Media Planning | The #1 Guide

Media Planning | The #1 Guide

In this guide, I’ll share with you how to use structure and develop a winning media planning framework.

Online marketing today is highly competitive. And so, you’ve got to be able to put your marketing investment in the right place. If you’re starting out or have an established marketing team, you still need to know exactly how to spend every marketing dollar. And yes, you’ve got allocate some money to test new marketing channels and strategies. But for the most part, the majority of your media planning needs to be based on what will catapult your business forward.

Regardless of what type of business you’re in, you need to create and invest in different media types such as written content, audio (podcasts), video marketing, image posts, webinars, etc.

Media whether it’s social media, digital advertising and any other form, is the only you can boost brand awareness, engagement, conversions. And that in turn translates into revenue for your business.

But to get the marketing returns you expect, you need to do proper media planning.

What is a media plan?

A media plan covers the types of media you will create, where and what channels you’ll use to publish it, and how you’ll publish it. This allows you to have a great overview on how your marketing strategy is implemented and how you’re going to reach, engage and convert your audience to customers.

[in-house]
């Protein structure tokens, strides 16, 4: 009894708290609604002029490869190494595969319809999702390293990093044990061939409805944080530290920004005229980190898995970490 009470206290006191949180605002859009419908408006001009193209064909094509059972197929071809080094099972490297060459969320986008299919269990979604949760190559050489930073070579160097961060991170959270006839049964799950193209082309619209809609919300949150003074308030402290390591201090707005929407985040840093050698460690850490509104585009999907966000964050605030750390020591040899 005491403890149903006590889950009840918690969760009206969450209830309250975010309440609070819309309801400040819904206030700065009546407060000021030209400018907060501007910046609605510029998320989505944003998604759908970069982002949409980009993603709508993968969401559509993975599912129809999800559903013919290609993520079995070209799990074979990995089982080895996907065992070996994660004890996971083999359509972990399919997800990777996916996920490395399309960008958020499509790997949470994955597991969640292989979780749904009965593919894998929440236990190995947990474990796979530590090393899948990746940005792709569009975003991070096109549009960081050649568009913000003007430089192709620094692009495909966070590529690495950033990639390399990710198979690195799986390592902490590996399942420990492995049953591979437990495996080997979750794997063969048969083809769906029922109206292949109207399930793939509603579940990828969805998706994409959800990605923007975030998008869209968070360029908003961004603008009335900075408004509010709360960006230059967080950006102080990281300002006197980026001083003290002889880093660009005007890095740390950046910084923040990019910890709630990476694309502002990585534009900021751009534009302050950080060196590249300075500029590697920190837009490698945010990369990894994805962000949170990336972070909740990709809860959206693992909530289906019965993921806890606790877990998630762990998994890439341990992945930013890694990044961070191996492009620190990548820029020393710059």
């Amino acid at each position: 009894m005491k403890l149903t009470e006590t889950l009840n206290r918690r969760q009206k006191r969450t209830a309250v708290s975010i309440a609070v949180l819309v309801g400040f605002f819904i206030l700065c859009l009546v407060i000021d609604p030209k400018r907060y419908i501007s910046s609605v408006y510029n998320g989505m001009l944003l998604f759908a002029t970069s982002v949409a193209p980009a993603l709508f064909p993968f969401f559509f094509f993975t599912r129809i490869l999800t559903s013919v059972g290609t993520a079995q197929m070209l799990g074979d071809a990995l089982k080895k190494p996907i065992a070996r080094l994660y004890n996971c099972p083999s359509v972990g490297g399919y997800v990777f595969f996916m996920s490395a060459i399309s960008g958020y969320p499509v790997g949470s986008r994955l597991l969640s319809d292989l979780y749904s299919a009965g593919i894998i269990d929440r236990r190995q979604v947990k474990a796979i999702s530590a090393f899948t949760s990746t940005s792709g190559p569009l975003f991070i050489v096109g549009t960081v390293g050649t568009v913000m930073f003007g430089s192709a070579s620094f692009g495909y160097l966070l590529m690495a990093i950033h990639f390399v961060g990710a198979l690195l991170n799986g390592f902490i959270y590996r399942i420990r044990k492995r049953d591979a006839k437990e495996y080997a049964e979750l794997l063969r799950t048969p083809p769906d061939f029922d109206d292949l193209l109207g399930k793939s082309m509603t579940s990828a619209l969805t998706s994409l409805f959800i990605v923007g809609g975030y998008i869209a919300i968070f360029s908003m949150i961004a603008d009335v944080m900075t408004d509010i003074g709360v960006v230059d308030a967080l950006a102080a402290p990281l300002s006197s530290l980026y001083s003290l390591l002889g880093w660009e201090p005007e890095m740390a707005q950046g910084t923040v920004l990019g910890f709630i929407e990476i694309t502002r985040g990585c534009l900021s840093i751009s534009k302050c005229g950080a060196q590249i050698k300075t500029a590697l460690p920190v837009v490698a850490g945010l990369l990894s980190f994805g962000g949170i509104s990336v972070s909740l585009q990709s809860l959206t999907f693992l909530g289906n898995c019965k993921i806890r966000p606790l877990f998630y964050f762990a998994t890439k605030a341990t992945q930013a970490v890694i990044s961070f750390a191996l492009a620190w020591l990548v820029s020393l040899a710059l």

In some cases, a media plan will be focused on large business initiatives such as a Go-To Market campaign but at times, a media plan can be focused on smaller or narrower parts of the business such a media plan for your new podcast.

For a media plan to be successful, it needs to address

  • Who your target audience is
  • What channels are going to be used
  • How much impressions, clicks, visits you want to generate
  • What business outcomes and KPIs you want to achieve
  • How are you going to generate your creative assets
  • Media Buying Budget
  • Timeline
  • How it aligns with your entire marketing strategy

Benefits of Media Planning

There are several advantages in having a strong media plan. Media planning helps you identify

  • Areas you might need help with
  • Skills you are strong in
  • What human resources you’ll need
  • How much marketing investment you need

In a nutshell, media planning increases the chances of success of your marketing campaigns and marketing strategy in general. In addition, it helps with the following:

  • Understand your target audience on a deeper level
  • Assessing and analysing the various media channels you’ll focus on
  • Determining the timing and frequency of the content you’ll share with the world
  • Be more organised and effective on a monthly basis
  • Measure and track the success of your strategies

Media Buying

Whilst media planning focuses on the plan that will achieve the goals of your marketing strategy, media buying is focused on where and how much you’ll invest. Media buying is about calculating, forecasting and measuring the advertising cost and making optimisations and changes along the way.